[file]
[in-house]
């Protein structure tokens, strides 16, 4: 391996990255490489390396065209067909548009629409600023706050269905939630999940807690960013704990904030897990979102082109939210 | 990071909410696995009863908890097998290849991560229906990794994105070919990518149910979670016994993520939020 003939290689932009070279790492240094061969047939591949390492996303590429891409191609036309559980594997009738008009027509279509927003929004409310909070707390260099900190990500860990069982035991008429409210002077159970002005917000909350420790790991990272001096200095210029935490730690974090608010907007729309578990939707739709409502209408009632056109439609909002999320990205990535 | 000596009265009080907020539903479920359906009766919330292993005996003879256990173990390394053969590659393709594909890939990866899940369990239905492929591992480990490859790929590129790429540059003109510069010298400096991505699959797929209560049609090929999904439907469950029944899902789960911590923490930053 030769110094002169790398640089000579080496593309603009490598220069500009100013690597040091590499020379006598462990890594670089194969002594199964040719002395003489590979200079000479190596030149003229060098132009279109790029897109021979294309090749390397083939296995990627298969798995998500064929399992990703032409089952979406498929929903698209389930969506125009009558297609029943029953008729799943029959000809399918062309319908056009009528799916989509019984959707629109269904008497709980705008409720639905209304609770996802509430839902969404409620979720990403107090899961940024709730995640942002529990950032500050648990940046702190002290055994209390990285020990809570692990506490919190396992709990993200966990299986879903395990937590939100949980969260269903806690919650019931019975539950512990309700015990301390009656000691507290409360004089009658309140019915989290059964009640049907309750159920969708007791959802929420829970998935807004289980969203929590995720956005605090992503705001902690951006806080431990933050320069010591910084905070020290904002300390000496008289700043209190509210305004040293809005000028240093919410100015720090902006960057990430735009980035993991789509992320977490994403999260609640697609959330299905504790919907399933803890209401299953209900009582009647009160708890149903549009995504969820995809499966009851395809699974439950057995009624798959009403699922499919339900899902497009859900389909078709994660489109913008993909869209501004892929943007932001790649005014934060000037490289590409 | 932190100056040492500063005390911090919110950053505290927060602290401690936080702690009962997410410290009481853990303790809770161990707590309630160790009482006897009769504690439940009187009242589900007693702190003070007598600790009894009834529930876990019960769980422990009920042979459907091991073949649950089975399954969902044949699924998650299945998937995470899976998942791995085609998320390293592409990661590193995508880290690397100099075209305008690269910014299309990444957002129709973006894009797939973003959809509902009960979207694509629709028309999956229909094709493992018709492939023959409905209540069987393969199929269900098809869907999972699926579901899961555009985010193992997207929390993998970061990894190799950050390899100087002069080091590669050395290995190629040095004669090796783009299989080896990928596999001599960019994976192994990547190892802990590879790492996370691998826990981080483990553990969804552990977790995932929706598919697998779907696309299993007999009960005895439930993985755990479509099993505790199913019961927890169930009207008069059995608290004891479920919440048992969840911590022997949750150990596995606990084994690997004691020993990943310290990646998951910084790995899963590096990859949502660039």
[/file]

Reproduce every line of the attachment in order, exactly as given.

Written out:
[in-house]
């Protein structure tokens, strides 16, 4: 391996990255490489390396065209067909548009629409600023706050269905939630999940807690960013704990904030897990979102082109939210 | 990071909410696995009863908890097998290849991560229906990794994105070919990518149910979670016994993520939020 003939290689932009070279790492240094061969047939591949390492996303590429891409191609036309559980594997009738008009027509279509927003929004409310909070707390260099900190990500860990069982035991008429409210002077159970002005917000909350420790790991990272001096200095210029935490730690974090608010907007729309578990939707739709409502209408009632056109439609909002999320990205990535 | 000596009265009080907020539903479920359906009766919330292993005996003879256990173990390394053969590659393709594909890939990866899940369990239905492929591992480990490859790929590129790429540059003109510069010298400096991505699959797929209560049609090929999904439907469950029944899902789960911590923490930053 030769110094002169790398640089000579080496593309603009490598220069500009100013690597040091590499020379006598462990890594670089194969002594199964040719002395003489590979200079000479190596030149003229060098132009279109790029897109021979294309090749390397083939296995990627298969798995998500064929399992990703032409089952979406498929929903698209389930969506125009009558297609029943029953008729799943029959000809399918062309319908056009009528799916989509019984959707629109269904008497709980705008409720639905209304609770996802509430839902969404409620979720990403107090899961940024709730995640942002529990950032500050648990940046702190002290055994209390990285020990809570692990506490919190396992709990993200966990299986879903395990937590939100949980969260269903806690919650019931019975539950512990309700015990301390009656000691507290409360004089009658309140019915989290059964009640049907309750159920969708007791959802929420829970998935807004289980969203929590995720956005605090992503705001902690951006806080431990933050320069010591910084905070020290904002300390000496008289700043209190509210305004040293809005000028240093919410100015720090902006960057990430735009980035993991789509992320977490994403999260609640697609959330299905504790919907399933803890209401299953209900009582009647009160708890149903549009995504969820995809499966009851395809699974439950057995009624798959009403699922499919339900899902497009859900389909078709994660489109913008993909869209501004892929943007932001790649005014934060000037490289590409 | 932190100056040492500063005390911090919110950053505290927060602290401690936080702690009962997410410290009481853990303790809770161990707590309630160790009482006897009769504690439940009187009242589900007693702190003070007598600790009894009834529930876990019960769980422990009920042979459907091991073949649950089975399954969902044949699924998650299945998937995470899976998942791995085609998320390293592409990661590193995508880290690397100099075209305008690269910014299309990444957002129709973006894009797939973003959809509902009960979207694509629709028309999956229909094709493992018709492939023959409905209540069987393969199929269900098809869907999972699926579901899961555009985010193992997207929390993998970061990894190799950050390899100087002069080091590669050395290995190629040095004669090796783009299989080896990928596999001599960019994976192994990547190892802990590879790492996370691998826990981080483990553990969804552990977790995932929706598919697998779907696309299993007999009960005895439930993985755990479509099993505790199913019961927890169930009207008069059995608290004891479920919440048992969840911590022997949750150990596995606990084994690997004691020993990943310290990646998951910084790995899963590096990859949502660039």